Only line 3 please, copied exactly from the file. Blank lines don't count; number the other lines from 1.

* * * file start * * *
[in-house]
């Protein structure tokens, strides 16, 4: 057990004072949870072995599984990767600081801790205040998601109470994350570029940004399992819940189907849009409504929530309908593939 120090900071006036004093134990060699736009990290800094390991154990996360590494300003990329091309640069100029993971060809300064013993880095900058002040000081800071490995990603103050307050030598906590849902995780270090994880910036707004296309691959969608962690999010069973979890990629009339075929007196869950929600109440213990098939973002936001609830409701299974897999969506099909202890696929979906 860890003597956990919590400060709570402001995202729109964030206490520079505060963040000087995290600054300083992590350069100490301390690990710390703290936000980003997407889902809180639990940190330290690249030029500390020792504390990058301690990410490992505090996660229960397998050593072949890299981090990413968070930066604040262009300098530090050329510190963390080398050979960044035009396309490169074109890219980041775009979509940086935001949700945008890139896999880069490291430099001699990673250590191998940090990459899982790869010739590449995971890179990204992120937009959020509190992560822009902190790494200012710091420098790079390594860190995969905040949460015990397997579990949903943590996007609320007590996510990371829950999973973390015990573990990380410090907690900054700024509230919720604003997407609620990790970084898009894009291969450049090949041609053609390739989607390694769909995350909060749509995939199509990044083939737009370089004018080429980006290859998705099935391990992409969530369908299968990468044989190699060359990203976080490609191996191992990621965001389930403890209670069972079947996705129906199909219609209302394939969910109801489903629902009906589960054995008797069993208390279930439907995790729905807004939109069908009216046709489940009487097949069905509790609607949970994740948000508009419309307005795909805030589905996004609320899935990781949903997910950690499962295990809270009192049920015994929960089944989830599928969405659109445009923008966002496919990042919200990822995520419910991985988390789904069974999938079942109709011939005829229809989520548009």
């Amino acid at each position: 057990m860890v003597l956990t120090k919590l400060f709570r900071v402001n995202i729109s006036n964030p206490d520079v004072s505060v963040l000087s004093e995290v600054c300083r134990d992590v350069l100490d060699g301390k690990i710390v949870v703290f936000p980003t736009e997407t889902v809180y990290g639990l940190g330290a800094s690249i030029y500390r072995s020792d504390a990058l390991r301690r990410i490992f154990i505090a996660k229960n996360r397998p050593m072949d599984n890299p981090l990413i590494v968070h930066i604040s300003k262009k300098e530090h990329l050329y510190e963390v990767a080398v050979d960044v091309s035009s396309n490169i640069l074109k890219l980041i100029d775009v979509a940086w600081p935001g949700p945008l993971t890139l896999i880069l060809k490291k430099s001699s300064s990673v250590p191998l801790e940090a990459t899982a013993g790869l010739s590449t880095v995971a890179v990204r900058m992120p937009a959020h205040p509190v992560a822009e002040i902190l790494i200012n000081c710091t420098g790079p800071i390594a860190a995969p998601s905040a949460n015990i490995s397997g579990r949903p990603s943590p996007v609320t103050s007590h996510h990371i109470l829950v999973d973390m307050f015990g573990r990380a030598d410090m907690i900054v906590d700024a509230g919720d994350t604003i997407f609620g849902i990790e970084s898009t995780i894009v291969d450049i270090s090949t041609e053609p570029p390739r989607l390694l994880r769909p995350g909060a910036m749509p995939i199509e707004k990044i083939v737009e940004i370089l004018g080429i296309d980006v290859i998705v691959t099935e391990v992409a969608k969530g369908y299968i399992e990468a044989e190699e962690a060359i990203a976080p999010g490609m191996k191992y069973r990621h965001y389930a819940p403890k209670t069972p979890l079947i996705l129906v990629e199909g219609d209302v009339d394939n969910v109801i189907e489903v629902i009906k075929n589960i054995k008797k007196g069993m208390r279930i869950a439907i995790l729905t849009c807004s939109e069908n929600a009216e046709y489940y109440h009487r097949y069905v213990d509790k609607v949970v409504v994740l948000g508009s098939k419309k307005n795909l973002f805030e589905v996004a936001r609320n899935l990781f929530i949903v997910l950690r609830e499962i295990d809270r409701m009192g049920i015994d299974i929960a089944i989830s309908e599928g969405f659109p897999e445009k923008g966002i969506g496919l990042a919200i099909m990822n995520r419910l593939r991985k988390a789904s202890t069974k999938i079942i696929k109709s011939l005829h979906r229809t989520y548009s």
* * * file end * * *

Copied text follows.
């Amino acid at each position: 057990m860890v003597l956990t120090k919590l400060f709570r900071v402001n995202i729109s006036n964030p206490d520079v004072s505060v963040l000087s004093e995290v600054c300083r134990d992590v350069l100490d060699g301390k690990i710390v949870v703290f936000p980003t736009e997407t889902v809180y990290g639990l940190g330290a800094s690249i030029y500390r072995s020792d504390a990058l390991r301690r990410i490992f154990i505090a996660k229960n996360r397998p050593m072949d599984n890299p981090l990413i590494v968070h930066i604040s300003k262009k300098e530090h990329l050329y510190e963390v990767a080398v050979d960044v091309s035009s396309n490169i640069l074109k890219l980041i100029d775009v979509a940086w600081p935001g949700p945008l993971t890139l896999i880069l060809k490291k430099s001699s300064s990673v250590p191998l801790e940090a990459t899982a013993g790869l010739s590449t880095v995971a890179v990204r900058m992120p937009a959020h205040p509190v992560a822009e002040i902190l790494i200012n000081c710091t420098g790079p800071i390594a860190a995969p998601s905040a949460n015990i490995s397997g579990r949903p990603s943590p996007v609320t103050s007590h996510h990371i109470l829950v999973d973390m307050f015990g573990r990380a030598d410090m907690i900054v906590d700024a509230g919720d994350t604003i997407f609620g849902i990790e970084s898009t995780i894009v291969d450049i270090s090949t041609e053609p570029p390739r989607l390694l994880r769909p995350g909060a910036m749509p995939i199509e707004k990044i083939v737009e940004i370089l004018g080429i296309d980006v290859i998705v691959t099935e391990v992409a969608k969530g369908y299968i399992e990468a044989e190699e962690a060359i990203a976080p999010g490609m191996k191992y069973r990621h965001y389930a819940p403890k209670t069972p979890l079947i996705l129906v990629e199909g219609d209302v009339d394939n969910v109801i189907e489903v629902i009906k075929n589960i054995k008797k007196g069993m208390r279930i869950a439907i995790l729905t849009c807004s939109e069908n929600a009216e046709y489940y109440h009487r097949y069905v213990d509790k609607v949970v409504v994740l948000g508009s098939k419309k307005n795909l973002f805030e589905v996004a936001r609320n899935l990781f929530i949903v997910l950690r609830e499962i295990d809270r409701m009192g049920i015994d299974i929960a089944i989830s309908e599928g969405f659109p897999e445009k923008g966002i969506g496919l990042a919200i099909m990822n995520r419910l593939r991985k988390a789904s202890t069974k999938i079942i696929k109709s011939l005829h979906r229809t989520y548009s």